Forging notes: Maihar Band

Rajiv Trivedi




Legend has it that after an epidemic ('red-fever' according to popular consensus) Baba Allauddin Khan was moved by the tragedy and with an aim to provide solace to orphaned children inducted them into an orchestral group that fructified later as Maihar Band (1918). The ruling prince, Braj Nath Singh agreed to the suggestion readily. He was ignited by the idea of having an indigenous philharmonic apart from the formal Military band that was under the charge of Allauddin Khan. Soon with Baba's passionate teaching and dedication of the young boys and girls, there existed an orchestra that used the full range of Indian instruments with a few western ones. Baba could impart sufficient knowledge of music to these unschooled children so that they handled western instruments like piano, violin and cello with equal ease. The band positioned itself in the gallery above the main Darbar hall and would play western and Indian compositions to the dignitaries assembled below. Baba Allauddin Khan was so pleased with this accomplishment that he lead the band himself as its band-master. He would often exclaim that there is no equal on this earth to this classical band. He had trained with famous Indian conductor Habu Dutt as also with Robert Lobo (conductor of the Eden Garden Orchestra in Calcutta). That he appreciated harmony based western music is emphasized by the sketch of Beethoven that hangs in his room to date. During his stay in Rampur as an artiste in the court band he had adopted several Dhruva-pada to orchestral compositions.

The first members of the Maihar band were:

Anar Khan Sitar
Vishwanath Violin
Shiv Sahaya Bansuri (Flute), Clarinet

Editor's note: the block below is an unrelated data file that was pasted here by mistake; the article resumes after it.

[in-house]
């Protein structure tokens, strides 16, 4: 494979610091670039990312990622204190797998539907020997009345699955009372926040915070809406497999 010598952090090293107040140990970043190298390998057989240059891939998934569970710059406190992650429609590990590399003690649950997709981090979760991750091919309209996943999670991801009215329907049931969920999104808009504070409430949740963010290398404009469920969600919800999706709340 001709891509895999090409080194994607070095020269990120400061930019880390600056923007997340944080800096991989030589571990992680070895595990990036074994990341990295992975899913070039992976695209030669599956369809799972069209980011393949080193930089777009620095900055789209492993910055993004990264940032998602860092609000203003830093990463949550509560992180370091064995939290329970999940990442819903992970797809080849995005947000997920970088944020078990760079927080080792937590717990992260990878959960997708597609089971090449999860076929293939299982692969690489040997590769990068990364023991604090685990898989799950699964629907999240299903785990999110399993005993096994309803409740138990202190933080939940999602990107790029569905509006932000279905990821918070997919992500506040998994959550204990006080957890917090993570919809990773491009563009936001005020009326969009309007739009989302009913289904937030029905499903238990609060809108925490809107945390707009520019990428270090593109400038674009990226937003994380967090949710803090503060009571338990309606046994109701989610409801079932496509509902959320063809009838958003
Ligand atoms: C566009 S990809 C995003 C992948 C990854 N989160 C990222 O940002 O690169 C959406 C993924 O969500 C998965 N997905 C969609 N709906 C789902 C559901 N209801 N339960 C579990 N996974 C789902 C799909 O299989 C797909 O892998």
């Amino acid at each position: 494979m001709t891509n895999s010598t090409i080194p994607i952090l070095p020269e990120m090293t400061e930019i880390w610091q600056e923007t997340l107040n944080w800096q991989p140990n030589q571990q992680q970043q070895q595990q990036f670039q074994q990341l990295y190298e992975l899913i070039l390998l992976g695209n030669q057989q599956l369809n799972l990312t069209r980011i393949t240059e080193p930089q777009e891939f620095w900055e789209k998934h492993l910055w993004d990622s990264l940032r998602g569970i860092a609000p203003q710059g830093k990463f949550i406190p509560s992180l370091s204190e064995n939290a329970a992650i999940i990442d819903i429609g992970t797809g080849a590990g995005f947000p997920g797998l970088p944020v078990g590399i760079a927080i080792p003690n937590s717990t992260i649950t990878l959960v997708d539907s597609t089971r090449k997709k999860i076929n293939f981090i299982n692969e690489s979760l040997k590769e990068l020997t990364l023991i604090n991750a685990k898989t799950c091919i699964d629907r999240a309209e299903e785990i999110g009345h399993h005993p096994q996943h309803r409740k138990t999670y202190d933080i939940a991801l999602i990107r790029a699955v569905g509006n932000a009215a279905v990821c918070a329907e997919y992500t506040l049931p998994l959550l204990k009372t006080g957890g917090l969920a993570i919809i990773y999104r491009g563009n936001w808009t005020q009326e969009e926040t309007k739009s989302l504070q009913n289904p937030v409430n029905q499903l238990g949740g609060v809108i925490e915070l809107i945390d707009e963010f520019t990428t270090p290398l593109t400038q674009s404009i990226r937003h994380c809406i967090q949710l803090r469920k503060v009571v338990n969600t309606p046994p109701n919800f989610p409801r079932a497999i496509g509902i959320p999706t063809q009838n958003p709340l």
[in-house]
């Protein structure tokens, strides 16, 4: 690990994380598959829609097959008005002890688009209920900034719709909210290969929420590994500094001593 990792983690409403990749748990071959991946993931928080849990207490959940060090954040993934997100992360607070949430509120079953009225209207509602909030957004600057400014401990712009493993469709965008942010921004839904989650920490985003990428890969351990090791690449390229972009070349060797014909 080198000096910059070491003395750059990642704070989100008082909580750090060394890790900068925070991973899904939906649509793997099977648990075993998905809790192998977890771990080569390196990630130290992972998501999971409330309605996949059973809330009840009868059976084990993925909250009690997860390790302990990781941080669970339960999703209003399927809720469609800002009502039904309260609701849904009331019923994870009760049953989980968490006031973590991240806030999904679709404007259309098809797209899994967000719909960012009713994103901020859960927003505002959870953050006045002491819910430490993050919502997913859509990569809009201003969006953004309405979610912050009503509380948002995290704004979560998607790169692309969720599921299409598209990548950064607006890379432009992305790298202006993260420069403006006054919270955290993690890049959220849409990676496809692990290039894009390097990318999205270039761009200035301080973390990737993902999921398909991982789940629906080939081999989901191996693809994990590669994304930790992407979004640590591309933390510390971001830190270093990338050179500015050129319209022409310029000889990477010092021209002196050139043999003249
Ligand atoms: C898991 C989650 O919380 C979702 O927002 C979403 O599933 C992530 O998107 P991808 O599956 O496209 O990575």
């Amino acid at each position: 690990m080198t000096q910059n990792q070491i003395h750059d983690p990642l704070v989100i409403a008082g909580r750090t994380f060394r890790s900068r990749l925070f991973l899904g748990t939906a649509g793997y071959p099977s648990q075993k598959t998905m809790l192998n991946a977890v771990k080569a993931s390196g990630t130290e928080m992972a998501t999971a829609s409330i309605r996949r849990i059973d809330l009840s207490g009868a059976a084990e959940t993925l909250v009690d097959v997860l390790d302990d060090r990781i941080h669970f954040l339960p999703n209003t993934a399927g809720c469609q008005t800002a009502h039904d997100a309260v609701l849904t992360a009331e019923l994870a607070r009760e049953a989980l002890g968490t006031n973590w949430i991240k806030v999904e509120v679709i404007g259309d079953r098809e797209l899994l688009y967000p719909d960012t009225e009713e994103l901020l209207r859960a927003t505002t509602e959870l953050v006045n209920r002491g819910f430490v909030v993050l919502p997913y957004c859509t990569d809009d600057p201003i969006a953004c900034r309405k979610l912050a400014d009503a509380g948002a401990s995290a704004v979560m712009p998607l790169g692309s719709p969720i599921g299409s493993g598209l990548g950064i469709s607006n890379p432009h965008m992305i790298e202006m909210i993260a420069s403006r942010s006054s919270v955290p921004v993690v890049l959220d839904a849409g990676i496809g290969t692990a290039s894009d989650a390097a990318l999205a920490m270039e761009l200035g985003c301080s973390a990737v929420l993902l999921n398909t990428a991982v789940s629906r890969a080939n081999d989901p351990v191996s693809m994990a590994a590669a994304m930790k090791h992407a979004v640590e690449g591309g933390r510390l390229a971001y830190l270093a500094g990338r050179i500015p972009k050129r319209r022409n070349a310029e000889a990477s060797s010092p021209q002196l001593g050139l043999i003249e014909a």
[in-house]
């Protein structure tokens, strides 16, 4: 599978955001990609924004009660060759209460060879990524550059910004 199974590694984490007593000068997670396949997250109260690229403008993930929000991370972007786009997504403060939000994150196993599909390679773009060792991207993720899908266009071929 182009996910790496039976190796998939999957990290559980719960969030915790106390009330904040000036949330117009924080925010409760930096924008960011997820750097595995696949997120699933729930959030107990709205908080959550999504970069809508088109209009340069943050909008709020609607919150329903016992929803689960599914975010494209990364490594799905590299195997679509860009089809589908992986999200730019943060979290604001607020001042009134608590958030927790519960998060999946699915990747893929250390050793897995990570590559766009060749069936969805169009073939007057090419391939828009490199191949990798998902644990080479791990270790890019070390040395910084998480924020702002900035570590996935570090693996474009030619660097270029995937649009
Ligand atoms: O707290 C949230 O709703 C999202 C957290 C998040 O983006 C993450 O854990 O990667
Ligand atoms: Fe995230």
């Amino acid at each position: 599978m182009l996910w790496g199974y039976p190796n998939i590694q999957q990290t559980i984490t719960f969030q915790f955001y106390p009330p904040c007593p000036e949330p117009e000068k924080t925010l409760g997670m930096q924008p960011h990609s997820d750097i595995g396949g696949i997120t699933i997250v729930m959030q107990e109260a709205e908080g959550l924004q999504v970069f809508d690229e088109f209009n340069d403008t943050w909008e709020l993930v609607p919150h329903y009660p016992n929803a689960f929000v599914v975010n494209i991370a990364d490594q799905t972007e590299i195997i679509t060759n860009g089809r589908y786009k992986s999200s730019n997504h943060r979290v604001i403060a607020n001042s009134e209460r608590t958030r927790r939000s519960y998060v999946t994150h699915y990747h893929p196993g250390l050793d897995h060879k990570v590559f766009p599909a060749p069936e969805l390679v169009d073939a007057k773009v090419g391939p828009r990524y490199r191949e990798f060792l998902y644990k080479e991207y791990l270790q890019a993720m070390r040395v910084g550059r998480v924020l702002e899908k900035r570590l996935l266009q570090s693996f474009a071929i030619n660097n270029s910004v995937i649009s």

Ramswaroop (Daulal / Dauaa) Sitar Banjo
Baijnath Bansuri (Flute)
Tansu Maharaj Harmonium
Brinda Mali Israj
Moolchand Israj
Jamna Prasad (Gulgul Maharaj) Harmonium Assitant Band-master
Jhurrelal Nal Tarang
Pt. Girdhar Lal Nal Tarang, Piano
Lachchi Surdas Tabla, Dholak
Sukhdev Saranga, Cello
Pt. Urmila Prasad Cello
Mahipat Singh Sitar
Chunbaddi Israj
Dashrath Mali Sitar Banjo

Ustad Allauddin Khan had learnt from several Guru-s, although his lineage is traced from Ustad Vazir Khan, disciple of Ustad Amir Khan respectfully referred to as Dada-Guru by the family and disciples. Overflowing with the vast musical knowledge he had accumulated, Baba taught several compositions in a single Raga and therefore the repertory of Maihar Band is rich even after loss of several compositions. The solo-players among the disciples were often consumed with polishing of their art that despite their better education, exposure and opportunities they did not concern themselves with preservation of these precious compositions. The members of the band, awed by their own ability to produce the magical sound of the orchestra mastered the skill of memorizing the compositions. According to Shri Lakhanlal Pandey, a Sitarist in second generation Maihar band, there were about 250 compositions of which some 150 bandishes are known to present members of the orchestra. Apart from some western tunes, compositions in Khamaj, Tilak Kamod (aao gori gale lag jao), Yaman abound along with rare ones like Hemant, Bihag etc. He invented ragas like Madan Manjri, Subhavati, Dhavalasri, Hemant-Bhairav, Bhuvaneshwari, Hemant, Manj-Khamaj and Hem Bihag etc. However in orchestration he kept the compositions simple so that the children could pick them up. Most of the compositions had an instant appeal like one in Prabhakali which employs flat notes Re Dha Ni and uses the phrase: S - D D D D P P D P M P D P M R _ S*. He was quick to appreciate the wandering minstrels and adopted folk tunes like Rajasthani Ghoomar, Mand, Baoul of Bengal and folk songs from Malwa for the orchestra.